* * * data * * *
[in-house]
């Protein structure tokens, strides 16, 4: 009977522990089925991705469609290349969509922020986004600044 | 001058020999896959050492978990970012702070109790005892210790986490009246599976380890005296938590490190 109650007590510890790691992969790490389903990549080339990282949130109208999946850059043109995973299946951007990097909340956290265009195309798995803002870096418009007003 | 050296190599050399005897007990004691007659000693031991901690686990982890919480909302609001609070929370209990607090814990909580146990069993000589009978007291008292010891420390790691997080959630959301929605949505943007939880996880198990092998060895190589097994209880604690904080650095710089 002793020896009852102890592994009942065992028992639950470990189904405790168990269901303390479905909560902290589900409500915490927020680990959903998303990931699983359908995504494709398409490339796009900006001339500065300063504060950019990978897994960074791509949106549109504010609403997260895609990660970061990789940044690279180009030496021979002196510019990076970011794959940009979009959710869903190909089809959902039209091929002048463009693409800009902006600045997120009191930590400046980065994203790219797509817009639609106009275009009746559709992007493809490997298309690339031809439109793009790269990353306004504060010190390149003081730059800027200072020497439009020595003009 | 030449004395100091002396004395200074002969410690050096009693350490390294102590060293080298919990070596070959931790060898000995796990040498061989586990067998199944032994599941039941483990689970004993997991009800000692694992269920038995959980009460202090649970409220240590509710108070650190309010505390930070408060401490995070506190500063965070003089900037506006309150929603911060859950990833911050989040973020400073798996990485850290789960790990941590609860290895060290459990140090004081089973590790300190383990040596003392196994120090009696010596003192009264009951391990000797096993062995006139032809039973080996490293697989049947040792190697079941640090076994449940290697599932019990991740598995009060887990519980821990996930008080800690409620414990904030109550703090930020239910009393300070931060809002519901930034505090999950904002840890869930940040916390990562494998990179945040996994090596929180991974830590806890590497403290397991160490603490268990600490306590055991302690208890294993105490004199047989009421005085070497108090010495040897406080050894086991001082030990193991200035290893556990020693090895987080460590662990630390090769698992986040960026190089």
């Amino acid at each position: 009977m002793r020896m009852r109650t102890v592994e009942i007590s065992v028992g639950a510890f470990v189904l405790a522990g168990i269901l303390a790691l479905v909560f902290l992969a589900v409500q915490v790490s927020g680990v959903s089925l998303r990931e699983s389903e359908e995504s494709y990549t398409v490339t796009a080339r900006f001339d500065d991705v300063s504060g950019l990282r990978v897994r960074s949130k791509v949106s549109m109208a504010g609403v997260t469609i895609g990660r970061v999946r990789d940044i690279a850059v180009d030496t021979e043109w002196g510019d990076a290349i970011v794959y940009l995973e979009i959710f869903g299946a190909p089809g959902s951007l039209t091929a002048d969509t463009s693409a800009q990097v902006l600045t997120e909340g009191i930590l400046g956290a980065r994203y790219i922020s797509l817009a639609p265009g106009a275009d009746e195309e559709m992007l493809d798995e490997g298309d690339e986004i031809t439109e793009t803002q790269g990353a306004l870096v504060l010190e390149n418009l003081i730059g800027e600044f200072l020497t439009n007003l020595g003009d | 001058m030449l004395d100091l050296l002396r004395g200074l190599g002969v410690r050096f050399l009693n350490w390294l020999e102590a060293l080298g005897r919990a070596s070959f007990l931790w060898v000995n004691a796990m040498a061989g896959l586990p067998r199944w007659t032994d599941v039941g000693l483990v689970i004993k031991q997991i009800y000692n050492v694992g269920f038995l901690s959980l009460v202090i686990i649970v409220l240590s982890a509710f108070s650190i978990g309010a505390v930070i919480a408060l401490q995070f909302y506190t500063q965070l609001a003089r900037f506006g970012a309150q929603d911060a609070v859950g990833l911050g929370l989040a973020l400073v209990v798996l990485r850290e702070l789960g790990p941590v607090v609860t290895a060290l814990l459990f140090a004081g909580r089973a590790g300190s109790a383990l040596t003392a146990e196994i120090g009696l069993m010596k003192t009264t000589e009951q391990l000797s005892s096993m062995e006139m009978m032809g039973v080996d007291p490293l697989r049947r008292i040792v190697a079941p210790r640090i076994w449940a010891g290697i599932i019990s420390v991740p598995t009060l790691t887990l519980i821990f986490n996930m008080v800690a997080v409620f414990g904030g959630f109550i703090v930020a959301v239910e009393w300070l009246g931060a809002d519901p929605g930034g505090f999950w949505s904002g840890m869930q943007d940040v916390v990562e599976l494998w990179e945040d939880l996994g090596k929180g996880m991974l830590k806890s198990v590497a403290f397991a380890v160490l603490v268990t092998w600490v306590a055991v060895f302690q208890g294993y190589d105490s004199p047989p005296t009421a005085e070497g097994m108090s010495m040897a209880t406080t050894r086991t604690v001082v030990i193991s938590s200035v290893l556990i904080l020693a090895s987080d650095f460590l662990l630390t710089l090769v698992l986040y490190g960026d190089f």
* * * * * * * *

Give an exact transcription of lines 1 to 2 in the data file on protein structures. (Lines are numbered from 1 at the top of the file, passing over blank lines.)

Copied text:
[in-house]
């Protein structure tokens, strides 16, 4: 009977522990089925991705469609290349969509922020986004600044 | 001058020999896959050492978990970012702070109790005892210790986490009246599976380890005296938590490190 109650007590510890790691992969790490389903990549080339990282949130109208999946850059043109995973299946951007990097909340956290265009195309798995803002870096418009007003 | 050296190599050399005897007990004691007659000693031991901690686990982890919480909302609001609070929370209990607090814990909580146990069993000589009978007291008292010891420390790691997080959630959301929605949505943007939880996880198990092998060895190589097994209880604690904080650095710089 002793020896009852102890592994009942065992028992639950470990189904405790168990269901303390479905909560902290589900409500915490927020680990959903998303990931699983359908995504494709398409490339796009900006001339500065300063504060950019990978897994960074791509949106549109504010609403997260895609990660970061990789940044690279180009030496021979002196510019990076970011794959940009979009959710869903190909089809959902039209091929002048463009693409800009902006600045997120009191930590400046980065994203790219797509817009639609106009275009009746559709992007493809490997298309690339031809439109793009790269990353306004504060010190390149003081730059800027200072020497439009020595003009 | 030449004395100091002396004395200074002969410690050096009693350490390294102590060293080298919990070596070959931790060898000995796990040498061989586990067998199944032994599941039941483990689970004993997991009800000692694992269920038995959980009460202090649970409220240590509710108070650190309010505390930070408060401490995070506190500063965070003089900037506006309150929603911060859950990833911050989040973020400073798996990485850290789960790990941590609860290895060290459990140090004081089973590790300190383990040596003392196994120090009696010596003192009264009951391990000797096993062995006139032809039973080996490293697989049947040792190697079941640090076994449940290697599932019990991740598995009060887990519980821990996930008080800690409620414990904030109550703090930020239910009393300070931060809002519901930034505090999950904002840890869930940040916390990562494998990179945040996994090596929180991974830590806890590497403290397991160490603490268990600490306590055991302690208890294993105490004199047989009421005085070497108090010495040897406080050894086991001082030990193991200035290893556990020693090895987080460590662990630390090769698992986040960026190089």